She appreciated having greenery around her home—it mitigated some of the anxiety that had plagued her since she was bitten. But she didn’t love that the cops were currently getting deep background on her instead of pursuing her trespasser.
Finally, the officers—two big, bulky guys who made her feel incredibly vulnerable in her thin unicorn nightshirt—approached, hands hovering over their Tasers. “Are you the homeowner?”
“Please drop the weapon, ma’am.”
She let Grace’s hockey stick fall to the grass. She’d been using it as a crutch, but if the cops considered it a weapon… Not worth it.
“Are you fully in control of yourself?”
Her gut was cramping. Her skin felt red hot. She was shaky and perspiring freely. “I’m fine.”
Really need to retrain my daughter regarding calling 911.
The officers studied her for a long moment, then the one on the left asked, “Is anyone still in your yard?”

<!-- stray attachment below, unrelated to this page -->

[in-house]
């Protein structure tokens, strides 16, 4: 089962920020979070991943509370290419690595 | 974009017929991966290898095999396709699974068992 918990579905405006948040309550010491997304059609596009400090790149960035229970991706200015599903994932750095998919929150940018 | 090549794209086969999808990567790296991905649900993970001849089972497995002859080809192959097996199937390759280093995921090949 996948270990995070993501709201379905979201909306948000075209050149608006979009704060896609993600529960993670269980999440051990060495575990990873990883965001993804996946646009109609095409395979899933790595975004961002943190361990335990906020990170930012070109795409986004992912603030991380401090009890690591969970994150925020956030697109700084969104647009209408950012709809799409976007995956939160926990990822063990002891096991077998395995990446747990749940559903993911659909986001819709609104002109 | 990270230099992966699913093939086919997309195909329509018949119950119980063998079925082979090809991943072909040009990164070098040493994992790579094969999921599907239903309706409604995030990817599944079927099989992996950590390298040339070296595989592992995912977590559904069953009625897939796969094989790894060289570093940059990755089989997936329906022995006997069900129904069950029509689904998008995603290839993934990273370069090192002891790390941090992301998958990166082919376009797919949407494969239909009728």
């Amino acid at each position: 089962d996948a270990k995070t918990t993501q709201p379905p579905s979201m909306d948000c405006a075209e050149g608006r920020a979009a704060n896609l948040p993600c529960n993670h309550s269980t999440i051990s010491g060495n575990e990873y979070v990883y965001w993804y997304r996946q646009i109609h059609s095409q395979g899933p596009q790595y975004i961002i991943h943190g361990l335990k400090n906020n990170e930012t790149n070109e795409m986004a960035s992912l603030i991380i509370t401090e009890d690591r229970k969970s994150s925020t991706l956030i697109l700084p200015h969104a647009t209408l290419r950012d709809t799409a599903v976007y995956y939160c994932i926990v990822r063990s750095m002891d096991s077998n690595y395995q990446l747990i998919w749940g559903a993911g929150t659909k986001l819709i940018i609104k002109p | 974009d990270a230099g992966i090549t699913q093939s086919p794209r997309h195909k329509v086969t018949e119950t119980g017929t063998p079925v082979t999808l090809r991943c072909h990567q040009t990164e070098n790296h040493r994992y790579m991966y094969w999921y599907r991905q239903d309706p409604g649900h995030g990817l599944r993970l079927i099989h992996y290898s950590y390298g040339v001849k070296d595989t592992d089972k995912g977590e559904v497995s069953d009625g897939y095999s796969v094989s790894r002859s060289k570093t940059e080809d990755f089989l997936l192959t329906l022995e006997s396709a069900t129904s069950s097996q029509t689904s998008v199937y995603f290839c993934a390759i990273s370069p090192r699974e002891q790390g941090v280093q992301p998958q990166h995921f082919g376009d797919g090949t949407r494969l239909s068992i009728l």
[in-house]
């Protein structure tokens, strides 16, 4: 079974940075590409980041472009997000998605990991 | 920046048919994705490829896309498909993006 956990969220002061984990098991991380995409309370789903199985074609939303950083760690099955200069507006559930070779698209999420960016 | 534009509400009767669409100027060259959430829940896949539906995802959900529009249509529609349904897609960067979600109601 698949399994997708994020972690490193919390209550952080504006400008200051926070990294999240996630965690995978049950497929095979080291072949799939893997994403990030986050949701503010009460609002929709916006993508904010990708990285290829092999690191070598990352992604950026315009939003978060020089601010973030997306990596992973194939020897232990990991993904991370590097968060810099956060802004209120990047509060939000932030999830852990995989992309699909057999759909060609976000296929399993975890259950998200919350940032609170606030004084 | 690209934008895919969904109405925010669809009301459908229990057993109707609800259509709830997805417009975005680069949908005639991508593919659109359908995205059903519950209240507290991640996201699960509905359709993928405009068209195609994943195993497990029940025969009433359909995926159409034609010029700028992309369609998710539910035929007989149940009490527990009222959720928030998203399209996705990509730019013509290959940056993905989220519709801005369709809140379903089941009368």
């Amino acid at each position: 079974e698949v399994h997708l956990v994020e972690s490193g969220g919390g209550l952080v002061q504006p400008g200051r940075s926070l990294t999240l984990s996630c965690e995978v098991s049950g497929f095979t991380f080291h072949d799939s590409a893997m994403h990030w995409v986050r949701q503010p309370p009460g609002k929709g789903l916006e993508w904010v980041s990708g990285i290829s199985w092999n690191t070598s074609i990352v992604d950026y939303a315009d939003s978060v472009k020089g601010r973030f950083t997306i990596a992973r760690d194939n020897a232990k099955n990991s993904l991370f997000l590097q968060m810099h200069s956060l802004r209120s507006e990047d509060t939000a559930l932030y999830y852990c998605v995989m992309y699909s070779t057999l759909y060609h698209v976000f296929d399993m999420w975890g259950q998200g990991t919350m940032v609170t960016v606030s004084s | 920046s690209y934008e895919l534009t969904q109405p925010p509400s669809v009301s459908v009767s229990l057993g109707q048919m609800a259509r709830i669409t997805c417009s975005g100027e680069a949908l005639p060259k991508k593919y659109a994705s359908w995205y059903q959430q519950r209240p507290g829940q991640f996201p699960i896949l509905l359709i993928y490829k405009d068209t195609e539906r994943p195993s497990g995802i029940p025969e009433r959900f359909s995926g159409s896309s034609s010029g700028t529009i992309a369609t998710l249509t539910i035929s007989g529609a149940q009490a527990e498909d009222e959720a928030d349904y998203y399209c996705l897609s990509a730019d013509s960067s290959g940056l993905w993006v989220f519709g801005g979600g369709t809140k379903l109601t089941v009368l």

“I don’t think so. The one guy ran away.”
He nodded. “Why don’t you get dressed, ma’am, and we’ll check the property.”
Holding down the hem of her nightshirt, she limp-jogged into the house. After hugging Grace for a long moment, she added yoga pants, a thick sweatshirt, and shoes to her ensemble, and went back outside to get an update.
Now that the intruder was gone and the cops had apparently decided she wasn’t a threat, her stress level was down and she felt almost normal.
One cop was standing near his vehicle, ready to leave. The other showed her the wreckage of her side gate. “Looks like somebody climbed over and it broke.”
She stared at the mess. The gate was half open, two-thirds of the boards splintered and falling out like bad teeth. “This gate wasn’t even that old.”
Not for the first time recently, she wondered if they shouldn’t sell the house instead of dealing with yet another repair issue. Maybe relocate closer to Grace’s school.
Westchester isn’t so bad. Not a lot of character, but who needs character?
Of course, she would need a raise to make that happen.
The cop shrugged. “There’s no sign he tried to force your doors or windows, but you should check everything again in the morning.” He took a description of the kid, then warned her against confronting intruders. “You need to let us handle these kinds of things. Especially being a wer. Confrontations can get out of control.”